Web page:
Explored but not Assumed: Revisiting Commonalities in Asian Pacific Communication
  • ISSN 0957-6851
  • E-ISSN: 1569-9838
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This study examined the effect of age, gender and socio-economic status on attitudes of Malaysians of Chinese descent towards their Chinese dialect and Mandarin, the standard Chinese language. A survey of 300 Chinese (150 Foochow and 150 Hokkien) living in Kuching, Sarawak was conducted. Their Chinese dialect is valued as an ethnic marker but does not derive its importance from numerical dominance or status of ingroup members. The Foochow and Hokkien participants are significantly different in their attitudes on the importance of their Chinese dialect and Mandarin, and their pride in using these languages but are similar in doubting the instrumental value of their Chinese dialect and Mandarin, feeling embarrassed for not speaking the Chinese languages, and valuing their Chinese dialect as an ethnic marker. Factor analyses identified four and six factors which explained 75.85% and 77.32% of the variance for the Foochow and Hokkien participants’ attitudes respectively. The Foochow participants have more homogenous language attitudes than the Hokkien participants. Gender did not have a significant main effect on the language attitudes of both groups but age significantly influenced the Hokkien participants’ attitudes. Socio-economic status has significant main and interaction effects on attitudes of both the Foochow and Hokkien participants.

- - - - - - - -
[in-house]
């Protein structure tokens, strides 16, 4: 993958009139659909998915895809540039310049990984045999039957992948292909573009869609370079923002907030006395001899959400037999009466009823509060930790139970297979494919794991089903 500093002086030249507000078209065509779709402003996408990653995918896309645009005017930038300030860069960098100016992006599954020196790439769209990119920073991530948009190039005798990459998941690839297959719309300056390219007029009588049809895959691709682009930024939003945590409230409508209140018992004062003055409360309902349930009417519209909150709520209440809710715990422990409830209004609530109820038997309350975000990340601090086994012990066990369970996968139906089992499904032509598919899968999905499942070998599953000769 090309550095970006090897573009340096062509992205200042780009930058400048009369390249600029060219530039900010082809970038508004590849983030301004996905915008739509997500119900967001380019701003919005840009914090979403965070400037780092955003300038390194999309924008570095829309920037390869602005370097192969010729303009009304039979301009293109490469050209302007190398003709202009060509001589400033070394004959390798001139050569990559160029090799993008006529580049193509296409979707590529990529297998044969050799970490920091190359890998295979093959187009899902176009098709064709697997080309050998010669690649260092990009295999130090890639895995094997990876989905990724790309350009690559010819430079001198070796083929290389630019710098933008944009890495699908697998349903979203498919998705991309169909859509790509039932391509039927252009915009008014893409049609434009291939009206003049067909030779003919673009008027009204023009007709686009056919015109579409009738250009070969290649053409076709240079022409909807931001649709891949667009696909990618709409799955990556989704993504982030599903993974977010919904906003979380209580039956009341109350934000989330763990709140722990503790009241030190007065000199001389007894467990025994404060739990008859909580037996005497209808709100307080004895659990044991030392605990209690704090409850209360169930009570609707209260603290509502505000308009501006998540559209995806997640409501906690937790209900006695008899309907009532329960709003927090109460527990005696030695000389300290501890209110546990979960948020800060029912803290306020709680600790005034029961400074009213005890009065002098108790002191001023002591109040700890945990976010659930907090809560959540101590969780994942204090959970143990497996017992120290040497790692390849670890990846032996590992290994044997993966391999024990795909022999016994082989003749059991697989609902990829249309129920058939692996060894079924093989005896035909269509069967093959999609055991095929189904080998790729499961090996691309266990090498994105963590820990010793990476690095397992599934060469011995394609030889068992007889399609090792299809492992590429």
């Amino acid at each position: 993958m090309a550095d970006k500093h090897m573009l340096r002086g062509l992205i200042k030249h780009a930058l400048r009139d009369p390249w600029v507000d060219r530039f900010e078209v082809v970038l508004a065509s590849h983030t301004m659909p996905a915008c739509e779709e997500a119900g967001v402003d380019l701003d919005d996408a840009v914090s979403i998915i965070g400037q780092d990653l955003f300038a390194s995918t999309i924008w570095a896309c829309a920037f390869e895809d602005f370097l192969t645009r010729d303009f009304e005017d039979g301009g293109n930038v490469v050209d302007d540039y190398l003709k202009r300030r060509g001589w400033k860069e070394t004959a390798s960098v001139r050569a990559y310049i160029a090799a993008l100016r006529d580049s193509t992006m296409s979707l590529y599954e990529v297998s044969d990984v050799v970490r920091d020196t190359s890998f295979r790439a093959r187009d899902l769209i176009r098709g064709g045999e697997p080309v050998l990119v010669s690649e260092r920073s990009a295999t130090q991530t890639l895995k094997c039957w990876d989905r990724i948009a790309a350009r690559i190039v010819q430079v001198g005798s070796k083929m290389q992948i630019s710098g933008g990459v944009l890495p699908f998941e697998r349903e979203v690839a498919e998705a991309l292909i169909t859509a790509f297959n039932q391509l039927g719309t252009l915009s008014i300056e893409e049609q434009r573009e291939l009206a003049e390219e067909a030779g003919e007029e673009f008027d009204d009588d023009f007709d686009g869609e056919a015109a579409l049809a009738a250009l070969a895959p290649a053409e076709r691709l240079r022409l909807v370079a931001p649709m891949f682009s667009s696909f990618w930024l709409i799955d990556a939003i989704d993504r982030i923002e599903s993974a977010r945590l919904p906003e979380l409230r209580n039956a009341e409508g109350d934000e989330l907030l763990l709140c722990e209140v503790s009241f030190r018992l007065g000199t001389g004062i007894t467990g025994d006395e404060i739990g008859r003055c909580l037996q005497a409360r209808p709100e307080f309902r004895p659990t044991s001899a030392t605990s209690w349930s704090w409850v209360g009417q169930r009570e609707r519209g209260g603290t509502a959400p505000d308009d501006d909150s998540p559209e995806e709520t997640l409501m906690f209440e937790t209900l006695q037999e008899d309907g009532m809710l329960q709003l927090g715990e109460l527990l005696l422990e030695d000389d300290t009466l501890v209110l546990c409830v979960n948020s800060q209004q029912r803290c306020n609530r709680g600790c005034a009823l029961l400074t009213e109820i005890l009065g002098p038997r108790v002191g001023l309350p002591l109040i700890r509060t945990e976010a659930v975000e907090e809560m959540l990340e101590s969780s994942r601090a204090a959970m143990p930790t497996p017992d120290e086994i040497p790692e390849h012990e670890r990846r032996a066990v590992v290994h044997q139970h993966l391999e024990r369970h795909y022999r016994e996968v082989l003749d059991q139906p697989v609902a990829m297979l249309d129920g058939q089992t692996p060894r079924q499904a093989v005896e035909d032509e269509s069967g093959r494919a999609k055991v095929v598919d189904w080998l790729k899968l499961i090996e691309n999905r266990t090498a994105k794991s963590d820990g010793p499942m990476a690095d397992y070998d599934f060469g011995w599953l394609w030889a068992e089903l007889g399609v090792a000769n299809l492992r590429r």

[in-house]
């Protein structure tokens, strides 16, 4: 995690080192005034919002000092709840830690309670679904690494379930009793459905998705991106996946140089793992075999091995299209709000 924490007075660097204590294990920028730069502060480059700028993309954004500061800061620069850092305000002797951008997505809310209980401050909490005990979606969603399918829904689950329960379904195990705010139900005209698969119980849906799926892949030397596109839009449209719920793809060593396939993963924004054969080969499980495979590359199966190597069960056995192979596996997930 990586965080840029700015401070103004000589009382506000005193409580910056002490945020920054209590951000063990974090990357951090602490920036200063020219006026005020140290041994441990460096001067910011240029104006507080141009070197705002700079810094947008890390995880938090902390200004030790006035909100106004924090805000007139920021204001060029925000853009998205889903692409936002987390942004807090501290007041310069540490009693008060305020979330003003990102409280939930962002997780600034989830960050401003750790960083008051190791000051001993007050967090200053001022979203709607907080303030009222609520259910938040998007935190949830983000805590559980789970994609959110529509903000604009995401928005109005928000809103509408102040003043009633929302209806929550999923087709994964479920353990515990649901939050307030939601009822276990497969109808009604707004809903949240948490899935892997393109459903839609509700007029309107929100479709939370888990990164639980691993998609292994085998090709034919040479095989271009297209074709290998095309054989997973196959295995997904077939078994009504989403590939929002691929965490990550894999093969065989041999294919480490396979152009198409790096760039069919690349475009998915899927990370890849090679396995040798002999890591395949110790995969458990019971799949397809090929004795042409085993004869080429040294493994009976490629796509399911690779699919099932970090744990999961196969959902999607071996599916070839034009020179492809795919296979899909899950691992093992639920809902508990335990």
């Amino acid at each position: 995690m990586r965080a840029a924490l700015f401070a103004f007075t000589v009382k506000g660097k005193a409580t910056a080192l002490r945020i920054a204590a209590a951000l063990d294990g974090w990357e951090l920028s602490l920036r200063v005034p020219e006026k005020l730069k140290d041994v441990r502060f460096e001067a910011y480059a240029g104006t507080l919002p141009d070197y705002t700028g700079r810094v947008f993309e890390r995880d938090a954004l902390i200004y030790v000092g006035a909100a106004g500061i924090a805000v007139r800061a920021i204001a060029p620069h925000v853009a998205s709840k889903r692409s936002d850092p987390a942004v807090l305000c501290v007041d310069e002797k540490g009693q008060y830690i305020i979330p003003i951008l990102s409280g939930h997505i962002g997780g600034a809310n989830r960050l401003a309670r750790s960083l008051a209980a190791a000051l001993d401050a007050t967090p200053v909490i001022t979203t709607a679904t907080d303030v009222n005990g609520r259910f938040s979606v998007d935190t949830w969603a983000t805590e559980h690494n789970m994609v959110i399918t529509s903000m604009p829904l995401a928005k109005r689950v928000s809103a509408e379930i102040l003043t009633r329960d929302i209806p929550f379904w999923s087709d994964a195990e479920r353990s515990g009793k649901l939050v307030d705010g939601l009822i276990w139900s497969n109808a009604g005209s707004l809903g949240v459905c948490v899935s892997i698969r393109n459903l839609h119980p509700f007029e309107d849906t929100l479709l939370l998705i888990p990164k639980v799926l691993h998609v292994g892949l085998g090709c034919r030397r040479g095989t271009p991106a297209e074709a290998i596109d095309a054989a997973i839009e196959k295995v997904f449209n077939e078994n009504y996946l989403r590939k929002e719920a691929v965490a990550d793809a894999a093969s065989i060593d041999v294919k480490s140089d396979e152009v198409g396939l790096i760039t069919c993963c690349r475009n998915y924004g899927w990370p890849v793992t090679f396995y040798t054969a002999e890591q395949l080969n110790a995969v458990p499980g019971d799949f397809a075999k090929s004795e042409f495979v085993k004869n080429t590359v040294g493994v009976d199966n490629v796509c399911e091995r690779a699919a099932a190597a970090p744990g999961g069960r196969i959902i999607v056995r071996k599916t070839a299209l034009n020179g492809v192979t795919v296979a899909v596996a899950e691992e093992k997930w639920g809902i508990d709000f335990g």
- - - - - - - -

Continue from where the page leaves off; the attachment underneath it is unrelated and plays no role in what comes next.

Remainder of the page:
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  • Article Type: Research Article
Keyword(s): age; Chinese; gender; language attitudes; Malaysia; socio-economic status
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